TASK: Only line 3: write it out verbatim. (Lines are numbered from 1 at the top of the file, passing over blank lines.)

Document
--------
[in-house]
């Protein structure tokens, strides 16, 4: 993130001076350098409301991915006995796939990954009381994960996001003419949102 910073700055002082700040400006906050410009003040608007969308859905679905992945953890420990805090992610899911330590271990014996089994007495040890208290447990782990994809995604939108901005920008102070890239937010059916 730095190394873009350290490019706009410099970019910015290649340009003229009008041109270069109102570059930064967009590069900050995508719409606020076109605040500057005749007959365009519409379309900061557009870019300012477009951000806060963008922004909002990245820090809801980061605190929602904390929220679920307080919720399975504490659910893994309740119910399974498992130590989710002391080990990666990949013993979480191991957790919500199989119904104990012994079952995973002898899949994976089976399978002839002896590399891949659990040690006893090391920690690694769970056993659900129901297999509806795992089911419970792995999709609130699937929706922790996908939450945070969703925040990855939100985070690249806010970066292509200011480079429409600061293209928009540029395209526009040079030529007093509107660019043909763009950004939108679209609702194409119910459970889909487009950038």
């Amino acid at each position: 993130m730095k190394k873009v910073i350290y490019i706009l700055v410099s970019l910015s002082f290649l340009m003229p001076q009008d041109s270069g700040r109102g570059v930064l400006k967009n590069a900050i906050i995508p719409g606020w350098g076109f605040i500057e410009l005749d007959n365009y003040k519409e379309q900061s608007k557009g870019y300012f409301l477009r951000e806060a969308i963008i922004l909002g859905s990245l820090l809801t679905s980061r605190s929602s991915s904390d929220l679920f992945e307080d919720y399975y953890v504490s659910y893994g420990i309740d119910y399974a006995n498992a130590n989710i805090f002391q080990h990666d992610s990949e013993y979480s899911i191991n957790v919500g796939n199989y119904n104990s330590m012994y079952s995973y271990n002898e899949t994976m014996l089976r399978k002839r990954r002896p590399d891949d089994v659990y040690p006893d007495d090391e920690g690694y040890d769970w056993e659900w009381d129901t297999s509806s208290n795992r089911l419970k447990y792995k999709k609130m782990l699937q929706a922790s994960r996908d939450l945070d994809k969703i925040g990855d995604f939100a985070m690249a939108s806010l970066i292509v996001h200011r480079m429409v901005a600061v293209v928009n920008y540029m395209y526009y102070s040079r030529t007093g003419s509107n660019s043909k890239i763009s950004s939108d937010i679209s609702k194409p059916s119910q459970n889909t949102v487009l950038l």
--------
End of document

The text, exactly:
């Amino acid at each position: 993130m730095k190394k873009v910073i350290y490019i706009l700055v410099s970019l910015s002082f290649l340009m003229p001076q009008d041109s270069g700040r109102g570059v930064l400006k967009n590069a900050i906050i995508p719409g606020w350098g076109f605040i500057e410009l005749d007959n365009y003040k519409e379309q900061s608007k557009g870019y300012f409301l477009r951000e806060a969308i963008i922004l909002g859905s990245l820090l809801t679905s980061r605190s929602s991915s904390d929220l679920f992945e307080d919720y399975y953890v504490s659910y893994g420990i309740d119910y399974a006995n498992a130590n989710i805090f002391q080990h990666d992610s990949e013993y979480s899911i191991n957790v919500g796939n199989y119904n104990s330590m012994y079952s995973y271990n002898e899949t994976m014996l089976r399978k002839r990954r002896p590399d891949d089994v659990y040690p006893d007495d090391e920690g690694y040890d769970w056993e659900w009381d129901t297999s509806s208290n795992r089911l419970k447990y792995k999709k609130m782990l699937q929706a922790s994960r996908d939450l945070d994809k969703i925040g990855d995604f939100a985070m690249a939108s806010l970066i292509v996001h200011r480079m429409v901005a600061v293209v928009n920008y540029m395209y526009y102070s040079r030529t007093g003419s509107n660019s043909k890239i763009s950004s939108d937010i679209s609702k194409p059916s119910q459970n889909t949102v487009l950038l």